This year was supposed to see countries and companies focus on raising ambition levels to counter climate change. However, the global climate process backtracked in 2019. No major emitter made ambitious pledges at September’s Climate Action Summit and the December Climate Change Conference in Madrid failed to finalise Paris Agreement guidelines.

The leftover work for 2020 includes seeking consensus and resolving the policy framework – before thinking about ambition.

Until now there has been a simple mismatch between the urgency of addressing climate change and insufficiently ambitious policies. But we think 2020 will see the mismatch become much more complicated as five key issues – politics, science, impacts, business and awareness – move in different directions and at different paces.

Politically, some countries are pursuing ‘climate nationalist’ rather than ‘global collectivist’ policies, resulting in discord and dissent over the Paris Agreement goals of reducing emissions.

And although the advancement of climate science should highlight the urgency to act, it is also revealing that significantly deeper changes to the global economy are required. Some countries are thus ignoring the science to avoid responding accordingly.

Meanwhile climate-related events are impacting all regions with fires, floods, unseasonable temperatures or extreme weather while records are now seemingly broken in quick succession.

Business leaders are increasingly discussing climate matters: that might be a result of public, consumer and employee pressure, but pledges do not always translate into company strategy or targets.

However better understanding of the science, direct experience of climate impacts, and frustration with the slow pace of change at a political and corporate level has raised public awareness.

Without being able to separate political developments from global climate ambition, 2020 faces a big uphill challenge. November’s climate negotiations in Scotland must conclude the Paris rulebook and raise ambition levels through pledging to stricter climate targets.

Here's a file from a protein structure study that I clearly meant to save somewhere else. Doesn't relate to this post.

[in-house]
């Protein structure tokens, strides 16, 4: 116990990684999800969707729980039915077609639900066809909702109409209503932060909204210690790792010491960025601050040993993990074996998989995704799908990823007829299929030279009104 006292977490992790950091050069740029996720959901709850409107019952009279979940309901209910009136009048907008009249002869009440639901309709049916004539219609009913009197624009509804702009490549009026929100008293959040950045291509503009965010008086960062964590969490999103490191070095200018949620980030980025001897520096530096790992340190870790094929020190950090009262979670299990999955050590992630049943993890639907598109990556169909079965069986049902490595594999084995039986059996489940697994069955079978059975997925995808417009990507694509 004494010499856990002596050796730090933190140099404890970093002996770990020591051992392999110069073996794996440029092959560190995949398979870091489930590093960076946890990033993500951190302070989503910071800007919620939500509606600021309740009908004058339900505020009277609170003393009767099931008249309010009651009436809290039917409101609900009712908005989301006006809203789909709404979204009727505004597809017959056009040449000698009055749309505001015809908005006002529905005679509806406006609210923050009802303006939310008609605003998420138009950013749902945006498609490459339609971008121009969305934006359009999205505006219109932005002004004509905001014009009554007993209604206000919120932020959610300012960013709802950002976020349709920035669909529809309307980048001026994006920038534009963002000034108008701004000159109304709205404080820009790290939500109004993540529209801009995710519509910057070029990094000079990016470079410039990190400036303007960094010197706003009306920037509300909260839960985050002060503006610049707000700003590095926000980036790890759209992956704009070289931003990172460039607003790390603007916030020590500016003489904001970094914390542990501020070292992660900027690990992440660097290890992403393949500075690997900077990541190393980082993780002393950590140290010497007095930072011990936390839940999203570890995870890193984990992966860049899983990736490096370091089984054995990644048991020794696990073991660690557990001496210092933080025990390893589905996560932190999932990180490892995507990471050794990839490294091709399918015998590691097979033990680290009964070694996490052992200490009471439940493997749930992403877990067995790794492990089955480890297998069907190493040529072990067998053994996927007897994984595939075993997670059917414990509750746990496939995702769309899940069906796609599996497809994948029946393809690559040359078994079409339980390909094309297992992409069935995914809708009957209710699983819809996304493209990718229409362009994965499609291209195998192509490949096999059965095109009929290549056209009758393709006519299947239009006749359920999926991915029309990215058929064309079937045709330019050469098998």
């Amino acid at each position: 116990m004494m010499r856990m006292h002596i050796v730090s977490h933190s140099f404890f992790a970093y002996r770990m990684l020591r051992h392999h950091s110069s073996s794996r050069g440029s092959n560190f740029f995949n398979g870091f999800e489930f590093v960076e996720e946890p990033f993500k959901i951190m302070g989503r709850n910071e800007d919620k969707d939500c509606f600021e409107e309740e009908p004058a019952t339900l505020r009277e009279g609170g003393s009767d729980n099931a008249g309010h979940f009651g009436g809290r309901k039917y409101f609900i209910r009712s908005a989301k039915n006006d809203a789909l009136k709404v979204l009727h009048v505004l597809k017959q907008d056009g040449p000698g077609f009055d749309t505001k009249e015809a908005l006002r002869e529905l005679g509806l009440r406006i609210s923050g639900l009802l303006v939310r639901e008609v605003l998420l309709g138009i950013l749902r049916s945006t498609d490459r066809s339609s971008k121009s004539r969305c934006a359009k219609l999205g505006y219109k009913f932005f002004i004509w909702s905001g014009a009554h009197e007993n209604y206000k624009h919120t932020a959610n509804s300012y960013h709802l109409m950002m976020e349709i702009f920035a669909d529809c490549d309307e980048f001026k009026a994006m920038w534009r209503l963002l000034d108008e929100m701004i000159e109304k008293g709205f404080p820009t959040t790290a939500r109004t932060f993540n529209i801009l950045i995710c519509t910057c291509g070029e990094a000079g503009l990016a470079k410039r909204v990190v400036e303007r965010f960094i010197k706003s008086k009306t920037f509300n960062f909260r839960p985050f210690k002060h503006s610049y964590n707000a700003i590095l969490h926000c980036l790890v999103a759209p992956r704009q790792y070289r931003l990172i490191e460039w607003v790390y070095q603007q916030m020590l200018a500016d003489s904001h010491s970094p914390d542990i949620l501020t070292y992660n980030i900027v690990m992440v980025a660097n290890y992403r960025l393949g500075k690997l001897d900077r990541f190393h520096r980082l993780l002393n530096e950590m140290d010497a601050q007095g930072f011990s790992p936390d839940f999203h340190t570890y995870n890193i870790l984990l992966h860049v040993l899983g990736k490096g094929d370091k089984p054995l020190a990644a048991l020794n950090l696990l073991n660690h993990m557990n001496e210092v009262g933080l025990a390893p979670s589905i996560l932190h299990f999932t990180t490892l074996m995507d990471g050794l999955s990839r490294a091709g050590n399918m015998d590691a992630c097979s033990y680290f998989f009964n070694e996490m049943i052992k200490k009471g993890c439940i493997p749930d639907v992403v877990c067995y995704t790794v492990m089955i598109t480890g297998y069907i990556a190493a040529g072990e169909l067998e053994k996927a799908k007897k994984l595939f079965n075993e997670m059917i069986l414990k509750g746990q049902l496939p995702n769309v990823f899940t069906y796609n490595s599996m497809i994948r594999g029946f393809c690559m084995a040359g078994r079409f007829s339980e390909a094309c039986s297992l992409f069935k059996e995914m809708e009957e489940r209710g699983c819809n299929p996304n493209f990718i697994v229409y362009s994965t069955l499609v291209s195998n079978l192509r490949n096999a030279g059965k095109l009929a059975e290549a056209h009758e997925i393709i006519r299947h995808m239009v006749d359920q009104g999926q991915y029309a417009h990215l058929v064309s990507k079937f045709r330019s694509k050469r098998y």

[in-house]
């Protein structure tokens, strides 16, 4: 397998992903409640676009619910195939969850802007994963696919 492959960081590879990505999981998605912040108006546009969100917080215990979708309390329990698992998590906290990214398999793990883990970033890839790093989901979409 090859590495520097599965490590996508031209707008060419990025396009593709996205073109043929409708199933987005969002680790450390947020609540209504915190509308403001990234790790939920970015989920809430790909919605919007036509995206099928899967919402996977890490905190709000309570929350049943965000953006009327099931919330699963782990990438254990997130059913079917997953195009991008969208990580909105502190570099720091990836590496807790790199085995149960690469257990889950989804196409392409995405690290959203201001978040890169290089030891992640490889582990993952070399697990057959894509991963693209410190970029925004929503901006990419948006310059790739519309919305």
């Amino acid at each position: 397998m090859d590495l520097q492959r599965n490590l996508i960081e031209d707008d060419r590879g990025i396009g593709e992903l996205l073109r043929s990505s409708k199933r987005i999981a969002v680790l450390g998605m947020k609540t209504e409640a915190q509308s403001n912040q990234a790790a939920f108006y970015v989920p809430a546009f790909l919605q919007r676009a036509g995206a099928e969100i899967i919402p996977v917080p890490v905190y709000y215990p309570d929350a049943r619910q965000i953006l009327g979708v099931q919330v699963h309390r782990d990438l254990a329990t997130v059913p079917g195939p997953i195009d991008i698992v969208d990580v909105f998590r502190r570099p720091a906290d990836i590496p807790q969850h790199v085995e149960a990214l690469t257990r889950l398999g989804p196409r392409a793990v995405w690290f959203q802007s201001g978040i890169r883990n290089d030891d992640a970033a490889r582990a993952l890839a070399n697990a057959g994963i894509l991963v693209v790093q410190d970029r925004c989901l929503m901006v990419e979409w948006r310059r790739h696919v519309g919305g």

The hope is that if one big emitter pledges to raise its ambition levels, others will follow. But while 73 parties signalled intentions in Madrid to increase their 2030 targets this year, they account for only around a tenth of global emissions. The US has already announced that it will withdraw from the Paris Agreement on 4 November 2020.

Parties to the Paris Agreement have been asked to detail strategies for long-term low greenhouse-gas emissions this year but some are reluctant because of the potential economic and political disruptions that might follow such policy change.

So the gap between where we are and where we should be on greenhouse-gas emissions is getting wider with little sign of change.

It means even deeper reductions are now required to get back on track, requiring tougher policies by both countries and companies. Global emissions would need to fall 25 per cent to limit global warming to the 2°C pathway by 2030, and by 55 per cent to achieve the preferred 1.5°C.

But as the general public becomes more aware of the need for climate action, we believe that 2020 will see even more pressure applied to institutions, whether public, private, or non-profit. It may take time, but the seeds of change are being sown.

First published 6 January 2020.

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